Jonathan Meachim WG’13 interned at Great-Karma in New York, NY

great-karma2012-2013 Wharton Entrepreneurship Advisory Board Intern Fellow

How did you find the position?

Was put in touch with the CEO by a family member

What was your motivation for working at a start-up this summer?

I wanted to see how I responded to an entrepreneurial environment and a work experience that differed greatly from my previous work in investment banking and private equity

What advice would you give to students interested in working at a start-up this summer?

Try to attend as many of the speakers/events/conferences as you can and be diligent in monitoring the start-up world by regularly following services like TechCrunch and AllThingsD

After working in private equity and investment banking, I wanted to spend the summer outside my comfort zone and found an opportunity working with an early stage start-up while at school. Through an introduction from my father, I met the CEO of a company called Great-Karma.com. Great-Karma.com is a scalable, global, digital solution for lost-and-found, dedicated to reuniting lost items with their rightful owners efficiently, and often in real time. With an initial focus on the travel industry, the Company is transforming the age-old system of inefficient, brick-and-mortar lost-and-found services into a single, real-time solution.

I thought that the value proposition to both travelers and corporate customers made sense. Heading into second semester, I decided to utilize my Innovation and Change class in entrepreneurship to help tackle some of the Company’s strategic challenges and get buy-in from both my peers and the professor. From school, I worked on preparing the operating model and necessary presentation documents for fundraising. In early June, the Company was fortunate to secure an initial round of funding in the form of a bridge loan.

I came into the summer to serve as the interim COO and head of business development. Over that period, I focused on refining our revenue model and securing meetings with potential corporate clients. Given our target corporate customers were Fortune 500 companies in the travel industry, determining the best way to access and sell to these companies was essential. The initial task was to determine the key industries to target and we settled upon airlines, airports, hotels and car rental companies. One of my biggest challenges was determining the scope of a particular company’s lost-and-found problem. Company income statements don’t include a line item for lost-and-found expense and don’t possess a single, centralized lost-and-found. After numerous phone calls with lost-and-found personnel across industries, I began to understand the scale of the problem and the number of passengers/guests that were being impacted.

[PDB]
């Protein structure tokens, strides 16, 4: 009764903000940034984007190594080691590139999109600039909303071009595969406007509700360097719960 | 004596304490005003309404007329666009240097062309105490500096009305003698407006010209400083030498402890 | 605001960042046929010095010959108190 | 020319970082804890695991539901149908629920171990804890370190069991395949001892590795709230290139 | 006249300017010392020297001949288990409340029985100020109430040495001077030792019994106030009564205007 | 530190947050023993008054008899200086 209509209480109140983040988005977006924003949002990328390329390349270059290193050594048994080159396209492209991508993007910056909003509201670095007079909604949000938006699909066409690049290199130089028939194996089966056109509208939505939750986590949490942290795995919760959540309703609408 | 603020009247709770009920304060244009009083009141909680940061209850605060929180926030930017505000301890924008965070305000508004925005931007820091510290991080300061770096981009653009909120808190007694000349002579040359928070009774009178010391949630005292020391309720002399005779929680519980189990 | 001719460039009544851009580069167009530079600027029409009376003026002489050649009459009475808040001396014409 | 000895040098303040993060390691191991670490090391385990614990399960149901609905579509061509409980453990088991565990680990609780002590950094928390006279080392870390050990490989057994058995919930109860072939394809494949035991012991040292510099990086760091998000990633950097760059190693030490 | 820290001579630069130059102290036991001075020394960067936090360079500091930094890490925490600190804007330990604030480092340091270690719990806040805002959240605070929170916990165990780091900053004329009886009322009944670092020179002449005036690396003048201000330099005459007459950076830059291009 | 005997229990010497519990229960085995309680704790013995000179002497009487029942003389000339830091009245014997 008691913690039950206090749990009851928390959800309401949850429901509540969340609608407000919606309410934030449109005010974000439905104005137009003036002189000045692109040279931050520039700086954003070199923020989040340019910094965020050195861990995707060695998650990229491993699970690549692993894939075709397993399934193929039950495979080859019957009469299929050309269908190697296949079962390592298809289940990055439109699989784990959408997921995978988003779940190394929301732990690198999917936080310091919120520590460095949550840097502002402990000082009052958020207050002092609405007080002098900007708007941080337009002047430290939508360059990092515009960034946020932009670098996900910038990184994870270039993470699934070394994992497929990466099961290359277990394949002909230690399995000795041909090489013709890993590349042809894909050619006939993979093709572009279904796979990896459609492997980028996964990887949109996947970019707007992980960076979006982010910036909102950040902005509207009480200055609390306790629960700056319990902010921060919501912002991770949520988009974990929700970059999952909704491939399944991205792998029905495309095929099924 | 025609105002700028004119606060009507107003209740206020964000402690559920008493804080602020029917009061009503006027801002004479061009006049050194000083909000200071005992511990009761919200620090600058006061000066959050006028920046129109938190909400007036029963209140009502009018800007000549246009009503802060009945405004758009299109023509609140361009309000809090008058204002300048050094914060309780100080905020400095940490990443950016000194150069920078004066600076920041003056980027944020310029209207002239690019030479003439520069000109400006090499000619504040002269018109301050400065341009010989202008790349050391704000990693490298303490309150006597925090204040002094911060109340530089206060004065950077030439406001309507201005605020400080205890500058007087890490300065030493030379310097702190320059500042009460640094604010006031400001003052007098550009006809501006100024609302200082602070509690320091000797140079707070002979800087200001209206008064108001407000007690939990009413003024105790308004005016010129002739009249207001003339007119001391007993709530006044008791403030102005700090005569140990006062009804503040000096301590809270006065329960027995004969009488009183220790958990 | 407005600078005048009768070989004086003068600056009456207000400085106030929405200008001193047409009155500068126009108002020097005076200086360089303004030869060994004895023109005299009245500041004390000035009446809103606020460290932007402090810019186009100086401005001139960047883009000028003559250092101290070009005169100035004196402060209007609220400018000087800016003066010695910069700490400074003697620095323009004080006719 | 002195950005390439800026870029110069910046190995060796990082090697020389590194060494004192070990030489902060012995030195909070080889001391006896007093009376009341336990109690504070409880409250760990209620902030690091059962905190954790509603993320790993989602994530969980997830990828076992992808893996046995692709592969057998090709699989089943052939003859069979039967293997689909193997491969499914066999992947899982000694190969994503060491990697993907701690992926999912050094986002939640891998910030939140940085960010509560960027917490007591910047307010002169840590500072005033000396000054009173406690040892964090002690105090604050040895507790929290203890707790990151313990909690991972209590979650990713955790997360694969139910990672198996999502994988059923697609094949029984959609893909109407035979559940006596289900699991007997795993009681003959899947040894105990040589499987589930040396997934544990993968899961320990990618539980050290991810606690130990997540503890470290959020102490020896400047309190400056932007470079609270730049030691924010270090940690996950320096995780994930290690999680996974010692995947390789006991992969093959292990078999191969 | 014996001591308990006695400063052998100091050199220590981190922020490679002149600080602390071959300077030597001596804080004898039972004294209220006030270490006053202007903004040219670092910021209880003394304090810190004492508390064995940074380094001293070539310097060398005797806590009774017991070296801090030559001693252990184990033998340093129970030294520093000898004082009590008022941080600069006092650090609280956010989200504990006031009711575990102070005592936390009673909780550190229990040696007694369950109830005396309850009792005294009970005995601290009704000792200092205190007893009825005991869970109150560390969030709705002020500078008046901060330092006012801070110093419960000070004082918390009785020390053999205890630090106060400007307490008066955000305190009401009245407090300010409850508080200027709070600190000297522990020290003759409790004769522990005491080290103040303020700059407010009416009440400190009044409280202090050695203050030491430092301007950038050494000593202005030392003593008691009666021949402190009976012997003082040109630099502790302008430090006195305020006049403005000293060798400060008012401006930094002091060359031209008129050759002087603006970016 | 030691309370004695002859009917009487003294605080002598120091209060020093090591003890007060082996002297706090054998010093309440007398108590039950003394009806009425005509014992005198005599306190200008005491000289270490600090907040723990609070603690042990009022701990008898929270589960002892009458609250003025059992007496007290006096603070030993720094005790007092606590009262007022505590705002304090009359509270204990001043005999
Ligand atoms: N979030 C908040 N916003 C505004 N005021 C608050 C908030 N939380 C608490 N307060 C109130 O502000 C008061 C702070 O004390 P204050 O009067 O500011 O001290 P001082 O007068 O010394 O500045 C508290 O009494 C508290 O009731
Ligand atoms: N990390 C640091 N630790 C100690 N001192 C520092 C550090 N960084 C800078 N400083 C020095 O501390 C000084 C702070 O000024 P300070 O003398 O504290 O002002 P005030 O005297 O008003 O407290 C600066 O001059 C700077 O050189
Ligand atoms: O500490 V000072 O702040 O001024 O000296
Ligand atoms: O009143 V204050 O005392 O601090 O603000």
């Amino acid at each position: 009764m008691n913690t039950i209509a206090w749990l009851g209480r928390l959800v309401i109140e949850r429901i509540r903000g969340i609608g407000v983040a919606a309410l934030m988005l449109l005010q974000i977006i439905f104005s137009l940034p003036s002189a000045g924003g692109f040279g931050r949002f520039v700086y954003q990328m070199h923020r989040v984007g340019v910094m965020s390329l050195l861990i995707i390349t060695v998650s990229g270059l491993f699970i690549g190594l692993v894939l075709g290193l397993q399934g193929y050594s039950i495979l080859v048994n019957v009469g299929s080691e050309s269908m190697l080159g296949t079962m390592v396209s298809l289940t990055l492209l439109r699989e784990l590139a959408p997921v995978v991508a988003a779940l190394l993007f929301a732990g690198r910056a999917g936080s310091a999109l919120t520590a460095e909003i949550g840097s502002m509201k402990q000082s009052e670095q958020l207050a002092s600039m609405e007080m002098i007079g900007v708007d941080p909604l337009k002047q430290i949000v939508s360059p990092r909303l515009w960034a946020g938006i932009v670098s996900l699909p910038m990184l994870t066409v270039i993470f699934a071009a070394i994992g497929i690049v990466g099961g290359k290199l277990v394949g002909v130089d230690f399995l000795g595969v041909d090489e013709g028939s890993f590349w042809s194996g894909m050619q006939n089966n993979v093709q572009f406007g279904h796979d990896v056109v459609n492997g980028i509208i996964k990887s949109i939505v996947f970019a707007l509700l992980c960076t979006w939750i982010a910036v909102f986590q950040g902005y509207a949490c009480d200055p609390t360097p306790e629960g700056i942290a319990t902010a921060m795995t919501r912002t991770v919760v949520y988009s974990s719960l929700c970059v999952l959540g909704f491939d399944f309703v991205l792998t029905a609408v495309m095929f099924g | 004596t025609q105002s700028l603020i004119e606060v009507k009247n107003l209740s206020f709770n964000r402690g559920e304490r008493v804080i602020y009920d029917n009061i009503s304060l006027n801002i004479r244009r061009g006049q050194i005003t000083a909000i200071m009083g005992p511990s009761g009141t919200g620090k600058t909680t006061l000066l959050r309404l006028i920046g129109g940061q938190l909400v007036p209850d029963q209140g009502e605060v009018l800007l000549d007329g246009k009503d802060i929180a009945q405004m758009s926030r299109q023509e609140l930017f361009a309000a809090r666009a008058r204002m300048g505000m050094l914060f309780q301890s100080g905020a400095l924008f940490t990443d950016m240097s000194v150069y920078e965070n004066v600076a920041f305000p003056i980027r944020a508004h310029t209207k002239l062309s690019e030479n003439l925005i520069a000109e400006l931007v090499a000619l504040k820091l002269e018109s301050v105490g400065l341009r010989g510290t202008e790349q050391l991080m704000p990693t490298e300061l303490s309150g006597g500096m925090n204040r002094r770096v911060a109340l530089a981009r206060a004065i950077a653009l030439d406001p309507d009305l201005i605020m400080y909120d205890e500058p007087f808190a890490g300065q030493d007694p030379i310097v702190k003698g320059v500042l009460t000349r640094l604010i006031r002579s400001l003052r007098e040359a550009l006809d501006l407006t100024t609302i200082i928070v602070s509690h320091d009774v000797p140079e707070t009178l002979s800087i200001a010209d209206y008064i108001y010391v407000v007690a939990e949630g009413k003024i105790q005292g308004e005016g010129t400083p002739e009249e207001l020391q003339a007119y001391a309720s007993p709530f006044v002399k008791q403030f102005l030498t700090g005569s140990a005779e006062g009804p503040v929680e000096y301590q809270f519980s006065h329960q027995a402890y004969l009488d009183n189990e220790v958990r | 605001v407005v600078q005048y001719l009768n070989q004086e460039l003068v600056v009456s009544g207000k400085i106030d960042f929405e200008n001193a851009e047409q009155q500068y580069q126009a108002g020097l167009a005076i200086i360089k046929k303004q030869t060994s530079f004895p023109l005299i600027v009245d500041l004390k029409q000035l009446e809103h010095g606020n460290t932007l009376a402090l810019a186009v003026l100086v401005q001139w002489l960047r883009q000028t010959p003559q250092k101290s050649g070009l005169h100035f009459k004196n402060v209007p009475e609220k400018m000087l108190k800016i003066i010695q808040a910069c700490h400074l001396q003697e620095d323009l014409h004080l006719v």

After discovering the needs of our prospective corporate clients, my role shifted to determining how best to sell into these corporations. Great-Karma.com provides an online portal for lost-and-found and has a proprietary “matching” software that matches items that have been lost with those that have been found. Viewing lost-and-found as a brand management and customer loyalty tool, we targeted the corporate marketing teams. Over the course of many meetings this summer, it became crystal clear that finance divisions and many operations personnel recognized lost-and-found as simply a cost center but marketing teams viewed our product differently. They viewed our service as a customer retention tool and an additional service to tie in with existing loyalty programs.

Since none of our potential clients would immediately roll out the Great-Karma.com lost-and-found to all of their offices/hotels/airport terminals, we targeted pilot programs at key locations. The pilots allowed us to work “on the same side of the table” as our clients and collaborate with them to address their lost-and-found needs. With minimal costs to implement, this pilot program model gave us an entry with our first group of core clients. Towards the end of my internship, I spent a lot of time trying to determine how to price our offering as a software-as-a-service rather than simply a per transaction revenue model.  When I left the company in August, we had succeeded in securing pilot programs with Hyatt, Avis and Orlando Airport.

In retrospect, I’m glad that I stepped outside the traditional internship bubble and worked with an early stage startup. I think it’s important to determine if you like working as an entrepreneur and I don’t know of a better time to take some risk and try something new than your MBA summer.